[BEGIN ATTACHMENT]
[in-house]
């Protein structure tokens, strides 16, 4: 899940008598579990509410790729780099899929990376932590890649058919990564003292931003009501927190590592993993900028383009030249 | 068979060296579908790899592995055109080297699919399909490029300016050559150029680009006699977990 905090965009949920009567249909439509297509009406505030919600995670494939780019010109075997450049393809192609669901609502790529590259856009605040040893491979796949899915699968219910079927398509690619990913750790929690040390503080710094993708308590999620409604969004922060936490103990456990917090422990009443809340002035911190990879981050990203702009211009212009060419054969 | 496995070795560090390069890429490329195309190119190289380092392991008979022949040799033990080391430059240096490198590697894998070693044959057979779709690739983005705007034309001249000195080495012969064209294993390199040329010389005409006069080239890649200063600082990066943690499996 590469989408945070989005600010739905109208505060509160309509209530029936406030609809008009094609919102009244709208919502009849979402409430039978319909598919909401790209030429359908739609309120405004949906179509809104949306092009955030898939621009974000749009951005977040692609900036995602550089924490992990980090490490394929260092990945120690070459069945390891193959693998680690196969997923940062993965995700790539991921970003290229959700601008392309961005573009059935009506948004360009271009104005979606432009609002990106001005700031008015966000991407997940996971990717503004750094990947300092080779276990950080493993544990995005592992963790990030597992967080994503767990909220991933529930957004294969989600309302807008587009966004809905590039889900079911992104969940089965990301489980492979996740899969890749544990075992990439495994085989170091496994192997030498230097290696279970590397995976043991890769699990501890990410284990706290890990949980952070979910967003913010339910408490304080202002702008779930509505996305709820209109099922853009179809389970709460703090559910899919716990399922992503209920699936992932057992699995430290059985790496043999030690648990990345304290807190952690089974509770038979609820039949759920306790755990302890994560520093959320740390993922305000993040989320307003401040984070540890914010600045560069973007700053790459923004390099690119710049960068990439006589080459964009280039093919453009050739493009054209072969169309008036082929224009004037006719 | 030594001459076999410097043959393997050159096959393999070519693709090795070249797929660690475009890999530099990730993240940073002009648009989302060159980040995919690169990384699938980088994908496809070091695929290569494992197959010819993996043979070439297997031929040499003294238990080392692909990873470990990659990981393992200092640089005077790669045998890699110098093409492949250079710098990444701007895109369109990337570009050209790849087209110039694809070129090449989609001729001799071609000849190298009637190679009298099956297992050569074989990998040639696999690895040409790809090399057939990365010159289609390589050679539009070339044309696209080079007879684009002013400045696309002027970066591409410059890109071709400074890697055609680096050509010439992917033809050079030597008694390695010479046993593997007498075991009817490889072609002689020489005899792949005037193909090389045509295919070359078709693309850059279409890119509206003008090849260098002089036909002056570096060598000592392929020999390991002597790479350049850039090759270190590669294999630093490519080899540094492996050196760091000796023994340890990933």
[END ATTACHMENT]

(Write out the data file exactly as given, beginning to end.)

[in-house]
């Protein structure tokens, strides 16, 4: 899940008598579990509410790729780099899929990376932590890649058919990564003292931003009501927190590592993993900028383009030249 | 068979060296579908790899592995055109080297699919399909490029300016050559150029680009006699977990 905090965009949920009567249909439509297509009406505030919600995670494939780019010109075997450049393809192609669901609502790529590259856009605040040893491979796949899915699968219910079927398509690619990913750790929690040390503080710094993708308590999620409604969004922060936490103990456990917090422990009443809340002035911190990879981050990203702009211009212009060419054969 | 496995070795560090390069890429490329195309190119190289380092392991008979022949040799033990080391430059240096490198590697894998070693044959057979779709690739983005705007034309001249000195080495012969064209294993390199040329010389005409006069080239890649200063600082990066943690499996 590469989408945070989005600010739905109208505060509160309509209530029936406030609809008009094609919102009244709208919502009849979402409430039978319909598919909401790209030429359908739609309120405004949906179509809104949306092009955030898939621009974000749009951005977040692609900036995602550089924490992990980090490490394929260092990945120690070459069945390891193959693998680690196969997923940062993965995700790539991921970003290229959700601008392309961005573009059935009506948004360009271009104005979606432009609002990106001005700031008015966000991407997940996971990717503004750094990947300092080779276990950080493993544990995005592992963790990030597992967080994503767990909220991933529930957004294969989600309302807008587009966004809905590039889900079911992104969940089965990301489980492979996740899969890749544990075992990439495994085989170091496994192997030498230097290696279970590397995976043991890769699990501890990410284990706290890990949980952070979910967003913010339910408490304080202002702008779930509505996305709820209109099922853009179809389970709460703090559910899919716990399922992503209920699936992932057992699995430290059985790496043999030690648990990345304290807190952690089974509770038979609820039949759920306790755990302890994560520093959320740390993922305000993040989320307003401040984070540890914010600045560069973007700053790459923004390099690119710049960068990439006589080459964009280039093919453009050739493009054209072969169309008036082929224009004037006719 | 030594001459076999410097043959393997050159096959393999070519693709090795070249797929660690475009890999530099990730993240940073002009648009989302060159980040995919690169990384699938980088994908496809070091695929290569494992197959010819993996043979070439297997031929040499003294238990080392692909990873470990990659990981393992200092640089005077790669045998890699110098093409492949250079710098990444701007895109369109990337570009050209790849087209110039694809070129090449989609001729001799071609000849190298009637190679009298099956297992050569074989990998040639696999690895040409790809090399057939990365010159289609390589050679539009070339044309696209080079007879684009002013400045696309002027970066591409410059890109071709400074890697055609680096050509010439992917033809050079030597008694390695010479046993593997007498075991009817490889072609002689020489005899792949005037193909090389045509295919070359078709693309850059279409890119509206003008090849260098002089036909002056570096060598000592392929020999390991002597790479350049850039090759270190590669294999630093490519080899540094492996050196760091000796023994340890990933």